As another example, health care practitioners will tell you that “Housing First” initiatives have shown that an individual, who is homeless and is living with an addiction or who has a mental health issue, has a better chance at being treated successfully if he or she first has a consistent place to live, safe from the challenges of living on the street. And programs such as Ecclesia Ministries, which was founded over 20 years ago in Boston and now has affiliates throughout the country, provides a supportive community with weekly activities for people who are homeless, including “Boston Warm,” “Common Art,” AA groups and a Sunday afternoon out-door worship service on Boston Common 52 weeks a year where some amazing life-changing stories are shared.
It’s my belief that we’re supposed to live “in relationship” to other people – to live as “neighbors,” using our hands to share our “time, talent and treasure.” I’m still working on being better at doing that. One place to start is by “tuning in” to our neighbor’s needs.
FQ: You mention that in your decision to build a relationship with Bob, for you “it was more important to be consistent, to show up one day at a time.” Explain.
NORDSTROM: My decision had to do with the importance of, and need to build trust in our developing friendship. In Bob’s experience, “people like you” are those that couldn’t really be trusted – all good intentions notwithstanding, they’d show up for a few days and help out some, but that would be the end of it. He’d never see them again. He learned that early in his life as he and his brother were neglected and abandoned by their parents as children, living in and out of foster homes.
FQ: Were you surprised when Bob provided an answer to those who don’t know how to help the homeless by giving food, gift cards, make a sandwich, or bring leftovers from dinner, warm socks and underwear during the winter? If so, why?
NORDSTROM: Yes, Bob’s answer did surprise me. He knew that people were hesitant to give money to someone on the street because they thought (assumed) that the person would only spend it on drugs or booze. His practical solution provided a way for people to help support another’s basic material needs. So many people I talk to about giving money to those who are homeless say they would like to but don’t because, as Bob explained, they don’t want it to go to drugs and alcohol. But they are always grateful to hear about his suggestions for giving gift cards, making sandwiches, etc., and feel empowered to do something.
FQ: On a scale from one to ten—one being the lowest and ten the highest—how far and wide would you say his answer targets the needs of the homeless today?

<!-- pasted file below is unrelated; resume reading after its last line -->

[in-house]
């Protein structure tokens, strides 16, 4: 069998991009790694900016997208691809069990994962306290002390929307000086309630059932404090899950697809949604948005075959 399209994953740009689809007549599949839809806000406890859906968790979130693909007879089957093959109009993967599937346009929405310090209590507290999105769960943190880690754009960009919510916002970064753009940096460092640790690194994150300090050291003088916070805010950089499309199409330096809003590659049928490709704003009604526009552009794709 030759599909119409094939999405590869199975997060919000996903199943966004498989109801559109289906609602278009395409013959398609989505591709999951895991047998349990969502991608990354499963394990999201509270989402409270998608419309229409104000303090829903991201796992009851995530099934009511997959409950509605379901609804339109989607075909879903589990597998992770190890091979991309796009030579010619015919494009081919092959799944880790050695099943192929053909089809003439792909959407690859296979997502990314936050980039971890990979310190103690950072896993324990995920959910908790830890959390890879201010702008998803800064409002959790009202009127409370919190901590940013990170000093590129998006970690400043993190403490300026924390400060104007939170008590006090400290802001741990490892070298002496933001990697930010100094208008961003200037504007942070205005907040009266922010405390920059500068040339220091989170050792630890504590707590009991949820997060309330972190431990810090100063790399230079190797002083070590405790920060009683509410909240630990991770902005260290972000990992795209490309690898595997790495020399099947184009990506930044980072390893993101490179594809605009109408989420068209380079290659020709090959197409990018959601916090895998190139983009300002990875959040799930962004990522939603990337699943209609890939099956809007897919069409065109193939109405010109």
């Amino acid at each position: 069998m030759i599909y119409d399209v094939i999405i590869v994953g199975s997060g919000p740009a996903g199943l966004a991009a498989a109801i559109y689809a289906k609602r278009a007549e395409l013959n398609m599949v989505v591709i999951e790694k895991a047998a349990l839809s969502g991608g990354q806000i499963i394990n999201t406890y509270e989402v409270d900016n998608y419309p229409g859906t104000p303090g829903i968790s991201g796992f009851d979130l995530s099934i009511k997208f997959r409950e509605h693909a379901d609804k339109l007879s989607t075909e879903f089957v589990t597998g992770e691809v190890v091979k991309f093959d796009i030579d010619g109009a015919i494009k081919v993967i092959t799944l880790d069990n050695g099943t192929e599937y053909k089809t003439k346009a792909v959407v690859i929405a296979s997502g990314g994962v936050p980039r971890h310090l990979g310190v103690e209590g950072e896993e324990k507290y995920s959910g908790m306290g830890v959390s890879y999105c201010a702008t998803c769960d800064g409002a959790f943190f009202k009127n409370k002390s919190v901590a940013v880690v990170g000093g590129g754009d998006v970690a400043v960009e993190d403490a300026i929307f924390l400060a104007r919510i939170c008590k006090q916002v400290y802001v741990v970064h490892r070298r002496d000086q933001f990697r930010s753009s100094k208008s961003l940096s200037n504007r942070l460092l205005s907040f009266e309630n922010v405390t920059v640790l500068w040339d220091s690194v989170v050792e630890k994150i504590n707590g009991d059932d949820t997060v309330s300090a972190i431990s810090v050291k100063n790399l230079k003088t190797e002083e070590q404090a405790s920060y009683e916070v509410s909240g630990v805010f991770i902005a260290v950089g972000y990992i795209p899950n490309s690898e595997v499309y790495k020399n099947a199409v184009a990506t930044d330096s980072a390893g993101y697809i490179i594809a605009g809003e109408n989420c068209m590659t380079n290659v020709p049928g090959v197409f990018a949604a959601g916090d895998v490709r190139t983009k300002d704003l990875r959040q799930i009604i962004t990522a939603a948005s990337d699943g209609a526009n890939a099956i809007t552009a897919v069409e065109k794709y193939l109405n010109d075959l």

NORDSTROM: Insofar as this “material giving” targets one of “the needs of the homeless today” – which is to be seen or acknowledged as people (not ignored) – it’s a 10. So many times Bob would say that he didn’t care if you gave him anything; all he asked for was to be recognized as a person, like any other person. “Just say hello.” His sign, “SMILE: It’s the Law,” was his clever way of engaging people, to see him and acknowledge him with a smile instead of just walking by and ignoring him. He often talked sadly about how homeless people were invisible to society.
FQ: Bob mentions during one of your visits that he can’t vote because he’s homeless. Is this still an issue today? If so, how do you feel the government should address voting with the homeless?
NORDSTROM: A little Internet research shows that there are ways for people without a consistent address to register to vote. Some states are very creative, but according to the National Coalition for the Homeless (nationalhomelesss.org/campaigns/voting/): “Although it has been established that homeless individuals do not need to live in a traditional residence to register to vote, many homeless and low income individuals may not have the appropriate identification documents required by some states to register or to vote. Furthermore, many individuals who are experiencing homelessness may lack the resources to educate themselves about candidates or may not be able to get to the polls on Election Day. To overcome these obstacles and encourage greater voter participation among low income and homeless citizens, the National Coalition for the Homeless and other national advocacy groups co-sponsor National Homeless and Low Income Voter Registration initiatives, such as the “You Don’t Need a Home to Vote Campaign.”